Put your trust in the Lord and do right, make your home in the land and live secure. Make the Lord your joy and he will give you your heart’s desires. Commit your destiny to the Lord, be confident in him, and he will act, making your uprightness clear as daylight, and the justice of your cause as the noon. Wisdom comes from the lips of the upright, and his tongue speaks what is right; the law of his God is in his heart, his foot will never slip.
Today we celebrate the memory of Saint Francis de Sales. He lived from 1567 to 1622, was bishop of Genoa, founded a religious order and left us a legacy of valuable writings on spirituality, which bear witness to his profound inner life. The best known are the “Philothea” – or “Introduction to the Devout Life” – and the “Treatise on the Love of God”. St. Francis de Sales is considered the “saint of gentleness”, after he struggled throughout his life to restrain his wrathful temperament. He was a good guide of souls and among his spiritual daughters St. Jeanne de Chantal stands out.
But his teaching is not only addressed to the consecrated; he also offers help for the path of sanctification of those who live in the world. The “Philothea” in particular is of great value in this respect, and to this day is a very useful reading for anyone who wants to deepen his or her spiritual journey.
Let us listen to some of what this saint tells us, and try to enrich ourselves with his wisdom:
“My past no longer concerns me. It belongs to Divine mercy. My future does not yet concern me. It belongs to Divine providence. What concerns me and what challenges me is today, which belongs to God’s grace and to the devotion of my heart and my good will. “
Let us begin with the first part of this sentence:
“My past no longer concerns me. It belongs to Divine mercy.”
St. Paul too – whose conversion we will celebrate tomorrow – exhorts us to forget the things that are behind us, and to extend ourselves to the things that are ahead (cf. Phil 3:13). This is not simply a forgetting, let alone a repression of the uncomfortable things of the past; of faults and failures. No, it is not that… Rather, it is the certainty that all that past has already been deposited in God’s mercy, and is therefore in His hands.
If we have already received forgiveness for our sins in confession, with appropriate repentance, then God invites us to look forward. He no longer imputes our sins to us and no longer holds them against us. But the remembrance of our own guilt can help us to be merciful to others, to always keep in mind the forgiving love of God and to take up our path with vigilance.
Thus, we can even profit from a sinful past; but it should never afflict us with sorrow; nor should we actualise it again and again by constantly reproaching ourselves for our faults, for then we would be snatching our past from the sea of God’s mercy and, in the worst case, we would be putting it under the dominion of the Accuser. We must take this point to heart and internalise it, because it is the Accuser who wants to use such situations from the past to torment people. And this counts for ourselves as well as for others. If someone has been converted and God has forgiven his faults, we must give him the opportunity to start afresh, and not bind him to his past with our accusations.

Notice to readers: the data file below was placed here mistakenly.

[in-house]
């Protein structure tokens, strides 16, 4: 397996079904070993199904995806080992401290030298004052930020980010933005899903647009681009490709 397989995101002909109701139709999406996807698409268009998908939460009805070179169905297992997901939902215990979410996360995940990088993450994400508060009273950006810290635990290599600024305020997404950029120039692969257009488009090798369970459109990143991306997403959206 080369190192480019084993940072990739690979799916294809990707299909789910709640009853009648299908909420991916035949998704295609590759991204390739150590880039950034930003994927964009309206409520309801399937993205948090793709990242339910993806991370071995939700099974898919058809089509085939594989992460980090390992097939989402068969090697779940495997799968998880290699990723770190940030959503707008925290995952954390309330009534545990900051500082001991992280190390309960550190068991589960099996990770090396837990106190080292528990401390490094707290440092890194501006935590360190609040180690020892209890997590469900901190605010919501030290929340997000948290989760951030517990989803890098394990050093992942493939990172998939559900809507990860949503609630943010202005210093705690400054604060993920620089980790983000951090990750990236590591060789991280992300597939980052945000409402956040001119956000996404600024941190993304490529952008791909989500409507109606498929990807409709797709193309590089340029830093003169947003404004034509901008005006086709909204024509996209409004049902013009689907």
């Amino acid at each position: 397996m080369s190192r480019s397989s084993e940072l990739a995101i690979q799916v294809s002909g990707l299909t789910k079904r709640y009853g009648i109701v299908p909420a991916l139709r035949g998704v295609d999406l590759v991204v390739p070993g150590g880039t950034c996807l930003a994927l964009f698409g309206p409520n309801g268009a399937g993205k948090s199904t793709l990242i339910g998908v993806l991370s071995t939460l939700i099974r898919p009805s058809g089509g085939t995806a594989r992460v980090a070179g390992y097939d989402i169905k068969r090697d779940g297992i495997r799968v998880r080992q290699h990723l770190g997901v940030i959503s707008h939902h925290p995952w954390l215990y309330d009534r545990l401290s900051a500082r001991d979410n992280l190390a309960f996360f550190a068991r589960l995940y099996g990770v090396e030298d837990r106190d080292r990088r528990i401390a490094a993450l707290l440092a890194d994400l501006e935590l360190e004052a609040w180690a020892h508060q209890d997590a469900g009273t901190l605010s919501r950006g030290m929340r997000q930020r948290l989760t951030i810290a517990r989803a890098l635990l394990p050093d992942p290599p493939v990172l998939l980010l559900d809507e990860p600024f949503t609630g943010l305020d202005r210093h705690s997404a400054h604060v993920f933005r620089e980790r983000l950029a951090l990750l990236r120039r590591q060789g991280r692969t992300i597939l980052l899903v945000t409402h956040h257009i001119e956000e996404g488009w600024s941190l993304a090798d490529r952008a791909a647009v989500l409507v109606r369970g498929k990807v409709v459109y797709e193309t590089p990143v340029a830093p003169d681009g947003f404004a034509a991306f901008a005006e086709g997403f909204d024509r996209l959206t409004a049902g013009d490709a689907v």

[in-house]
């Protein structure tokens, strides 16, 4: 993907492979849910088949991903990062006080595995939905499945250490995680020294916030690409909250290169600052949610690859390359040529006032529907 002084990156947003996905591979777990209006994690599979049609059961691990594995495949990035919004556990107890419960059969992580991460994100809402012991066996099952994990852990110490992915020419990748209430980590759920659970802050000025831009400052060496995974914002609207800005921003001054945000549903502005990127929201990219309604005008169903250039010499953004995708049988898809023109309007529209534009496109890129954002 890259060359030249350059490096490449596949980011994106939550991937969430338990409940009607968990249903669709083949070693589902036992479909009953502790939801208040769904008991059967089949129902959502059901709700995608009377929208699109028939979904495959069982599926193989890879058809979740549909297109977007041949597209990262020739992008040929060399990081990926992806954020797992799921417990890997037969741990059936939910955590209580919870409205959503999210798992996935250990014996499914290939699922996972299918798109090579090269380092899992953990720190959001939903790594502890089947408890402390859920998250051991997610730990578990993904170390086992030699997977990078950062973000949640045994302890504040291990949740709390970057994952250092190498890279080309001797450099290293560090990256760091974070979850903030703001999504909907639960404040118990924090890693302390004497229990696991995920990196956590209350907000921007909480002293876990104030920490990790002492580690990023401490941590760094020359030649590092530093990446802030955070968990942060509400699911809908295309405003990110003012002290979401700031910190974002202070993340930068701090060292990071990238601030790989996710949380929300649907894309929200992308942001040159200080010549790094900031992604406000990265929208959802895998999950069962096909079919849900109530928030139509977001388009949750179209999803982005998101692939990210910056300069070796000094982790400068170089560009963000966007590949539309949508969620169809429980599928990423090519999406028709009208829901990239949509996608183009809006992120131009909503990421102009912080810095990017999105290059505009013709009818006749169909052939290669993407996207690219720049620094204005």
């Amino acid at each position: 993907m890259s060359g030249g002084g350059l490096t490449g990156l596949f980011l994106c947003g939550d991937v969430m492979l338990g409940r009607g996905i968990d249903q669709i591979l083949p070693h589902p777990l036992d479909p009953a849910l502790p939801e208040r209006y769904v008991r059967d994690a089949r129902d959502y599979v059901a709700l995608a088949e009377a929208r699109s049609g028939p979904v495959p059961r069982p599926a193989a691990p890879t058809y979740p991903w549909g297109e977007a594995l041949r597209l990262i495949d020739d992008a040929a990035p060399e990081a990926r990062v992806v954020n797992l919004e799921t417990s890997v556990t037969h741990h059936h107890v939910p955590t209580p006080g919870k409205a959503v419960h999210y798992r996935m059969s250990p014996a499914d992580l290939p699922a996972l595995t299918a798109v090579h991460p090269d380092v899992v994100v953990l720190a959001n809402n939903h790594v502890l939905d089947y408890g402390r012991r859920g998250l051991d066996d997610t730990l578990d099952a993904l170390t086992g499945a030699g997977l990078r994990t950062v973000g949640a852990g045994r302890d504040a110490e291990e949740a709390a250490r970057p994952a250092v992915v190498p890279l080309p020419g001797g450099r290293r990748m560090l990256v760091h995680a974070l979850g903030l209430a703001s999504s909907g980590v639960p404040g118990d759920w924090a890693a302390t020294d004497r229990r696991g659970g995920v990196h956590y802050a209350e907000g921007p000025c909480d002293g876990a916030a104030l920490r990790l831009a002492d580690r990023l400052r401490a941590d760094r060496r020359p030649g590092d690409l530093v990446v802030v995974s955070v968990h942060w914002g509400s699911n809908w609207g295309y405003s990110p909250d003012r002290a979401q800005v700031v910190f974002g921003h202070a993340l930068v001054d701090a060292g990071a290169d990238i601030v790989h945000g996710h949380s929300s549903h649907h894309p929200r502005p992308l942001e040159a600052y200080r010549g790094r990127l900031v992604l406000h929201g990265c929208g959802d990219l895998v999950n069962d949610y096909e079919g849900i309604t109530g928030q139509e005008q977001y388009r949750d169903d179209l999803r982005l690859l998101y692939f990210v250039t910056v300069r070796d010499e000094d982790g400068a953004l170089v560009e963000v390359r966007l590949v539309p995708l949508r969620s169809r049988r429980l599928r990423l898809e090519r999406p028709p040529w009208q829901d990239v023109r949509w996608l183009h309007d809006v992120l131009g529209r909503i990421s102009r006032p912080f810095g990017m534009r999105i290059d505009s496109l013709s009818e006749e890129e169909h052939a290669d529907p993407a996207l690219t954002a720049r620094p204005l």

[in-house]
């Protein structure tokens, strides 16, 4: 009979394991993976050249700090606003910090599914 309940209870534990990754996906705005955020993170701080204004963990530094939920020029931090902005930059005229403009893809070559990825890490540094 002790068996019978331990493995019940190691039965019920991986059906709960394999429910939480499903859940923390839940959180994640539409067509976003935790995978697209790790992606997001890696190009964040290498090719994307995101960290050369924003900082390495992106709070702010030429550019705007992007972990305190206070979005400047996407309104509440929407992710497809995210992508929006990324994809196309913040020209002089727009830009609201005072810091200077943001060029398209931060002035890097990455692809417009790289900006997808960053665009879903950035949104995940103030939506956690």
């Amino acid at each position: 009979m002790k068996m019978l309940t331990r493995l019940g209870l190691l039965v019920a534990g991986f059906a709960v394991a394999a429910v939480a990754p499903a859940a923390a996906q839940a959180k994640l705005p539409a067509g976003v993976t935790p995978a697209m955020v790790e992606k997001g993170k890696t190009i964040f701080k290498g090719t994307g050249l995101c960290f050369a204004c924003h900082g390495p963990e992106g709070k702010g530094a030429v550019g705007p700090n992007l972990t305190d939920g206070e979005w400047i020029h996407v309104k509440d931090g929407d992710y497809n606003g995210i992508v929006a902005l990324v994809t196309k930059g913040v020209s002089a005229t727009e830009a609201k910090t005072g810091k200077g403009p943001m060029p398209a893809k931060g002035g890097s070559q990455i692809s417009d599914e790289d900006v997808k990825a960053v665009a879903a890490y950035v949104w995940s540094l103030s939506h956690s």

St. Francis’ saying goes like this:
“My future does not yet concern me. It belongs to Divine providence.”
This point refers to the worries about the future, which so often and unnecessarily occupy our thoughts, making us forget the spiritual reality that God holds the future in His hands. This must not be merely a pious wish; it must be a living reality. For this, it is necessary that we educate ourselves interiorly and, through prayer, put the necessary limits to the spirit of worry. With these words, St. Francis is certainly not referring to those things which are in our responsibility to shape the future; but to those things which we unnecessarily occupy ourselves with, even though they are not even in our hands, and yet our thoughts revolve around them… Here a definite act of trust in God is required, and every time unnecessary worries reappear, we have to actualise this decision. We can question whether, deep down, perhaps we do not want to let go completely, because the worries have become part of our life, to the point where it seems to us that they correspond to our identity.
And St. Francis de Sales concludes:
“What concerns me and what challenges me is today, which belongs to God’s grace and to the devotion of my heart and my good will.”
With these last words, the saint touches on the decisive point: we must live TODAY! This is how we shape the future! The present is also permeated by God’s grace; but this is where we can be His collaborators. Our surrender to God allows God’s grace to determine every moment of our life. This will give us serenity and great confidence.
It will be a serenity that comes from the certainty of living in God’s grace, accompanied by the vigilance to identify his guidance and respond to it accordingly… It is this that makes us live attentive and focused on the one thing that is necessary: to seek God first and foremost in everything, and to live in Him.
In this way, every day becomes a mission that the Lord entrusts to us: the great as well as the small, health as well as sickness, peace as well as combat… In this way, we learn to live in the “Kairos”, that is, in God’s NOW, in the time of grace, which has been opened wide for us thanks to Our Lord.